A little more inflation math from the Cautious Economics Correspondent for Economic Affairs and Other Egghead Stuff.
Suppose for a moment inflation remains sustained at 8.5% for a year.
At last check the national debt was $30.47 trillion.
So after one year the real value of the national debt is reduced by 7.8% (inverse of +8.5%) and the federal government has been absolved of $2.38 trillion in obligations—all through inflation—with holders of U.S. dollars forced to donate the difference.
And that’s just one year.
With each additional year of dollar devaluation the government’s obligations are further watered down.
With a lower 3.5% inflation rate over a trillion dollars of debt is wiped off the books, year after year.
Throw in economic growth and the numbers really start to add up.
If the real economy grows by 2.5% and the Federal Reserve produces an even lower 2.5% price inflation atop it the federal government can run a $1.54 trillion annual deficit with absolutely no change in the federal debt-to-GDP ratio.
The following year it can run a $1.62 trillion deficit. Then $1.70 trillion. Then $1.79 trillion. The federal debt-to-GDP ratio still never changes.
25 years from now the federal government can run annual $5 trillion deficits (yes, $5 trillion a year). That's deficits for 25 years straight, never once a surplus or a balanced budget, and a $100 trillion national debt.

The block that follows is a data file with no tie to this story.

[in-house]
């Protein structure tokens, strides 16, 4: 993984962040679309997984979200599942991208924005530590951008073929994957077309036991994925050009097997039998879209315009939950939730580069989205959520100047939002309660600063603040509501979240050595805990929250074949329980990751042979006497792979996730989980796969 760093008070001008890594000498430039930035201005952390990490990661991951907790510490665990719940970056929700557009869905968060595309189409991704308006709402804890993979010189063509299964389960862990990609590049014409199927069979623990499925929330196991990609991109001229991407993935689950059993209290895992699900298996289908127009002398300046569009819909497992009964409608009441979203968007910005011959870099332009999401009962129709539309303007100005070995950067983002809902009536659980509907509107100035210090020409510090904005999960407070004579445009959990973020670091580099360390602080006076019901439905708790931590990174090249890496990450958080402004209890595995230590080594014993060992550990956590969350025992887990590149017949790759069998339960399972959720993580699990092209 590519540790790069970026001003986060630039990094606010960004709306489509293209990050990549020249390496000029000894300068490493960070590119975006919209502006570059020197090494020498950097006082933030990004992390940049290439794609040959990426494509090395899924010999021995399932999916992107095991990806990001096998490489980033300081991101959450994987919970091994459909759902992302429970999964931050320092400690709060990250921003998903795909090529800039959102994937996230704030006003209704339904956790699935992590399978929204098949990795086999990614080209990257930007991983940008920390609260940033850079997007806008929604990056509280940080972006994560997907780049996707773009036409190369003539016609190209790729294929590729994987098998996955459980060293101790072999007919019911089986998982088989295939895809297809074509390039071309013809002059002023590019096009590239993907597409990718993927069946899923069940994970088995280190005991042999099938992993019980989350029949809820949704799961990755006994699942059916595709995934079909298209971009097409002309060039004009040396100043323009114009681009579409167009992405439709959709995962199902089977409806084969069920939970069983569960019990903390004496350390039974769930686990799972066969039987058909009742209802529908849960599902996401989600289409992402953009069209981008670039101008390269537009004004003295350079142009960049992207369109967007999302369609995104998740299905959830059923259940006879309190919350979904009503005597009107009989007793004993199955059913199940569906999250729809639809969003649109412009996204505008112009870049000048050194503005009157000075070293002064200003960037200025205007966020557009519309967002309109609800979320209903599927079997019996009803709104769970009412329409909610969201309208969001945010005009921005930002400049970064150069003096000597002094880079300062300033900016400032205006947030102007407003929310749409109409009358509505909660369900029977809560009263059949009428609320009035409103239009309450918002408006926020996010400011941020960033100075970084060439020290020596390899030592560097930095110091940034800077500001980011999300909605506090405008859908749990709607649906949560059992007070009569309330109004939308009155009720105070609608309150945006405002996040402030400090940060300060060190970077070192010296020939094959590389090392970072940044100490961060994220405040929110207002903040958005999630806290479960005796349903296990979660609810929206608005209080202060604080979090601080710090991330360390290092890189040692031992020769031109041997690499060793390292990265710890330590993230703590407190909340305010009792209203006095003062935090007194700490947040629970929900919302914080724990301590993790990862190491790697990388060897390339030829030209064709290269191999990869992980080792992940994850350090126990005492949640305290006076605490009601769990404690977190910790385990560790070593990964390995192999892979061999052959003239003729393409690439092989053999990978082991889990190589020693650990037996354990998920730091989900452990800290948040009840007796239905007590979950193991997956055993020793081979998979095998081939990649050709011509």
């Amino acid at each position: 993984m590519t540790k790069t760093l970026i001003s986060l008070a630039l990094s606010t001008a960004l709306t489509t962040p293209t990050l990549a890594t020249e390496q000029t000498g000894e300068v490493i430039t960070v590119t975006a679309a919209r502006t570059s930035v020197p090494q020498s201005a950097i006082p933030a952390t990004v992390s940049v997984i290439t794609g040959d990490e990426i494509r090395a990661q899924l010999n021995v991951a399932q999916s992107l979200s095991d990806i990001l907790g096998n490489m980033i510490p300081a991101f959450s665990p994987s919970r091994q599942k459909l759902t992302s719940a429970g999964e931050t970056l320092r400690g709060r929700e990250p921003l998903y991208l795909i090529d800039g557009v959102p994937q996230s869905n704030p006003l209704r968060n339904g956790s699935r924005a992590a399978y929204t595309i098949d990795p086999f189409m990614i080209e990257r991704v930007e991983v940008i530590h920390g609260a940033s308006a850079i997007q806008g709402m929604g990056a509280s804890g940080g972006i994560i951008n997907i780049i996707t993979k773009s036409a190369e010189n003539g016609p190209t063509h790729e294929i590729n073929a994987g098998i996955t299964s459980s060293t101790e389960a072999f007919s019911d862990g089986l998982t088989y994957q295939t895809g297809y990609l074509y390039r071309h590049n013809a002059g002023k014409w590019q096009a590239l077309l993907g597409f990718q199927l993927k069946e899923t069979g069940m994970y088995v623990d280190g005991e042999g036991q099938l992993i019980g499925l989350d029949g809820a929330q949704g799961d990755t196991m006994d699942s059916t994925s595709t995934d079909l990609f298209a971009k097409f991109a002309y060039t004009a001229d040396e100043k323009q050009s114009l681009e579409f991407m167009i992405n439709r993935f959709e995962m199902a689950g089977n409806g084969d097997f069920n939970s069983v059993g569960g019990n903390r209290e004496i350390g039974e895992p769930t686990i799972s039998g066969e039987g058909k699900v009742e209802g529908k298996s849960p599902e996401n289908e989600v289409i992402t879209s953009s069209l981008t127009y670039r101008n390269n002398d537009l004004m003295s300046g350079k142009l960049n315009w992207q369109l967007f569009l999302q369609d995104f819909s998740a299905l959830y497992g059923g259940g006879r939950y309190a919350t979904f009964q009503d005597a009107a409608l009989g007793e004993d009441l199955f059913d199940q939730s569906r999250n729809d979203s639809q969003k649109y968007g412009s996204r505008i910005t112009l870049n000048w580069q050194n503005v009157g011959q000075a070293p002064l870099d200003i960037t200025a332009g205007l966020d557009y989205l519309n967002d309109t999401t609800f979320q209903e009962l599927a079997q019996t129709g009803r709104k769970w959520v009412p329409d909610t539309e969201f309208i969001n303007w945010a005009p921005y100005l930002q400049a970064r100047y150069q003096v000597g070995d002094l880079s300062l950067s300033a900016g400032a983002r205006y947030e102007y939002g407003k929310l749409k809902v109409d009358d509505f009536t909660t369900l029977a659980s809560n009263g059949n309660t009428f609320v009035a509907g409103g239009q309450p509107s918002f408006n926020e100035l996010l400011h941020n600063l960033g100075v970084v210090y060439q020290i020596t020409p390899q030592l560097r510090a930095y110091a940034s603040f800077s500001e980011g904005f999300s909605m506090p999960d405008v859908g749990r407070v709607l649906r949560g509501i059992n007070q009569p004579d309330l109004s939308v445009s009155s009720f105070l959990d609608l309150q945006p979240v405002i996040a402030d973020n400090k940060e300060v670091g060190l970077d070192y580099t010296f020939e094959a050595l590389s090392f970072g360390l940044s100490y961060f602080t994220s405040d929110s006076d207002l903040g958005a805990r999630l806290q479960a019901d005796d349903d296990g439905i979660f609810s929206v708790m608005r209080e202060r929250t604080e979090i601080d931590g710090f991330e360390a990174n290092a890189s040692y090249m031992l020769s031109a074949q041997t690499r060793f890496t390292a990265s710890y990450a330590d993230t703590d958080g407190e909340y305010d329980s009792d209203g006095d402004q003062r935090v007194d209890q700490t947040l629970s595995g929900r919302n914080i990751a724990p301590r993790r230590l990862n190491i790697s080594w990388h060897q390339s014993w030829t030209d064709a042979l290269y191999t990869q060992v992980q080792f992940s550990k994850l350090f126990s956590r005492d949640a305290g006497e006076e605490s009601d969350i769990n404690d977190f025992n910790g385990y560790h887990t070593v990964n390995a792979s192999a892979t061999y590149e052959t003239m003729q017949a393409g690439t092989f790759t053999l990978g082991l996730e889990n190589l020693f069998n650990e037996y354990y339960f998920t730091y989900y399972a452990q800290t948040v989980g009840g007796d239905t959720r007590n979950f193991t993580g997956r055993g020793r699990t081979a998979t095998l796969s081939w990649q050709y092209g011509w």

And the debt-to-GDP ratio will still be the same as it is today. All thanks to growth and inflation, the latter being paid out of the pockets of savers via the stealth tax.
The Treasury, CBO, and most career members of Congress have already baked these expectations into their future deficit spending plans, spending they are counting on to secure the votes they’ll need to stay in office.
So the U.S. Treasury sends heartfelt thanks to the Federal Reserve for its assistance, as does Congress which is now able to borrow and spend even more in the coming years. And when the inflation bill comes due both can deflect blame onto “corporate greed” and "price gouging" which half of America is economically uninformed enough to believe.
The trick is nothing new. Adam Smith noted this sleight-of-hand in 1776 when he wrote in The Wealth of Nations that:
“When national debts have once been accumulated to a certain degree, there is scarce, I believe, a single instance of their having been fairly and completely paid.”
“The raising of the denomination of the coin has been the most usual expedient by which a real public bankruptcy has been disguised under the appearance of a pretended payment”.
“The honour of a state is surely very poorly provided for, when, in order to cover the disgrace of a real bankruptcy, it has recourse to a juggling trick of this kind, so easily seen through, and at the same time so extremely pernicious." (Book 5, Chapter 3)
Governments love inflation.